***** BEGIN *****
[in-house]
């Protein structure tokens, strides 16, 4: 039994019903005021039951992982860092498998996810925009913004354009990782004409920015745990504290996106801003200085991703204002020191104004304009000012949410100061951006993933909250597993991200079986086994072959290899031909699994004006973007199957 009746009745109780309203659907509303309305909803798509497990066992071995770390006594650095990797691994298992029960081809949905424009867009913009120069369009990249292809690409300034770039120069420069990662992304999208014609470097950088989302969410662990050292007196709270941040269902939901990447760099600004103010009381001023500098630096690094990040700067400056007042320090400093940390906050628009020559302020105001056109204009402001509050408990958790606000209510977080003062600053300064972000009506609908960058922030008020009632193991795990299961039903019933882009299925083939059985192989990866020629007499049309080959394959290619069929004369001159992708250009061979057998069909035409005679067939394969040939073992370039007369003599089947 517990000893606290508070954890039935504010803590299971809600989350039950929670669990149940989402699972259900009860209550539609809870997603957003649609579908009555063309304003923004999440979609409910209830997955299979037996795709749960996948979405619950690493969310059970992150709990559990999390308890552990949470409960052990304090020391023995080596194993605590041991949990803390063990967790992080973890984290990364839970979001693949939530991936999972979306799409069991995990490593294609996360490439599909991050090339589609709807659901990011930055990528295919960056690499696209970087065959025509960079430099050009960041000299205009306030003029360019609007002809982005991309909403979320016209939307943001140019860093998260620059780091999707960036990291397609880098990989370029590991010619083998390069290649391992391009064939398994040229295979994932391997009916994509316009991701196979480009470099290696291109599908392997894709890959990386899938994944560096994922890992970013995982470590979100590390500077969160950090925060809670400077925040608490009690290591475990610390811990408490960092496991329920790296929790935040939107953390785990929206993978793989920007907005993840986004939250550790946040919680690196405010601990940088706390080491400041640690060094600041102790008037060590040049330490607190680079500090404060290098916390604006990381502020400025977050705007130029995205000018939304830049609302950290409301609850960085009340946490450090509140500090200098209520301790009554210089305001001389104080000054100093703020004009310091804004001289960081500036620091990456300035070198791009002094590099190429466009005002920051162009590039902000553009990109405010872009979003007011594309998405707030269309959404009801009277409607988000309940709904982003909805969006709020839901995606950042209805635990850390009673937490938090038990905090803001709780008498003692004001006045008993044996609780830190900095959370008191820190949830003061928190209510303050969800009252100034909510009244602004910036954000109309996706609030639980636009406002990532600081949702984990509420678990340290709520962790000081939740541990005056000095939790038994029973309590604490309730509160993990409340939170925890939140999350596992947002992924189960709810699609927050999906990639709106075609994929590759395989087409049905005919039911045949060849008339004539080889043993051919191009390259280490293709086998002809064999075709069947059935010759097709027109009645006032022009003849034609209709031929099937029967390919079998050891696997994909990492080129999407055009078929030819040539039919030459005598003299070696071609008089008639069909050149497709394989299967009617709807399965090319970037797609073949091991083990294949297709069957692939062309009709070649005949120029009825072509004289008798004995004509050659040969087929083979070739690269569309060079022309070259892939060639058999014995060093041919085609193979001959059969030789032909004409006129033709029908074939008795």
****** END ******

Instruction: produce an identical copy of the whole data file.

[in-house]
């Protein structure tokens, strides 16, 4: 039994019903005021039951992982860092498998996810925009913004354009990782004409920015745990504290996106801003200085991703204002020191104004304009000012949410100061951006993933909250597993991200079986086994072959290899031909699994004006973007199957 009746009745109780309203659907509303309305909803798509497990066992071995770390006594650095990797691994298992029960081809949905424009867009913009120069369009990249292809690409300034770039120069420069990662992304999208014609470097950088989302969410662990050292007196709270941040269902939901990447760099600004103010009381001023500098630096690094990040700067400056007042320090400093940390906050628009020559302020105001056109204009402001509050408990958790606000209510977080003062600053300064972000009506609908960058922030008020009632193991795990299961039903019933882009299925083939059985192989990866020629007499049309080959394959290619069929004369001159992708250009061979057998069909035409005679067939394969040939073992370039007369003599089947 517990000893606290508070954890039935504010803590299971809600989350039950929670669990149940989402699972259900009860209550539609809870997603957003649609579908009555063309304003923004999440979609409910209830997955299979037996795709749960996948979405619950690493969310059970992150709990559990999390308890552990949470409960052990304090020391023995080596194993605590041991949990803390063990967790992080973890984290990364839970979001693949939530991936999972979306799409069991995990490593294609996360490439599909991050090339589609709807659901990011930055990528295919960056690499696209970087065959025509960079430099050009960041000299205009306030003029360019609007002809982005991309909403979320016209939307943001140019860093998260620059780091999707960036990291397609880098990989370029590991010619083998390069290649391992391009064939398994040229295979994932391997009916994509316009991701196979480009470099290696291109599908392997894709890959990386899938994944560096994922890992970013995982470590979100590390500077969160950090925060809670400077925040608490009690290591475990610390811990408490960092496991329920790296929790935040939107953390785990929206993978793989920007907005993840986004939250550790946040919680690196405010601990940088706390080491400041640690060094600041102790008037060590040049330490607190680079500090404060290098916390604006990381502020400025977050705007130029995205000018939304830049609302950290409301609850960085009340946490450090509140500090200098209520301790009554210089305001001389104080000054100093703020004009310091804004001289960081500036620091990456300035070198791009002094590099190429466009005002920051162009590039902000553009990109405010872009979003007011594309998405707030269309959404009801009277409607988000309940709904982003909805969006709020839901995606950042209805635990850390009673937490938090038990905090803001709780008498003692004001006045008993044996609780830190900095959370008191820190949830003061928190209510303050969800009252100034909510009244602004910036954000109309996706609030639980636009406002990532600081949702984990509420678990340290709520962790000081939740541990005056000095939790038994029973309590604490309730509160993990409340939170925890939140999350596992947002992924189960709810699609927050999906990639709106075609994929590759395989087409049905005919039911045949060849008339004539080889043993051919191009390259280490293709086998002809064999075709069947059935010759097709027109009645006032022009003849034609209709031929099937029967390919079998050891696997994909990492080129999407055009078929030819040539039919030459005598003299070696071609008089008639069909050149497709394989299967009617709807399965090319970037797609073949091991083990294949297709069957692939062309009709070649005949120029009825072509004289008798004995004509050659040969087929083979070739690269569309060079022309070259892939060639058999014995060093041919085609193979001959059969030789032909004409006129033709029908074939008795």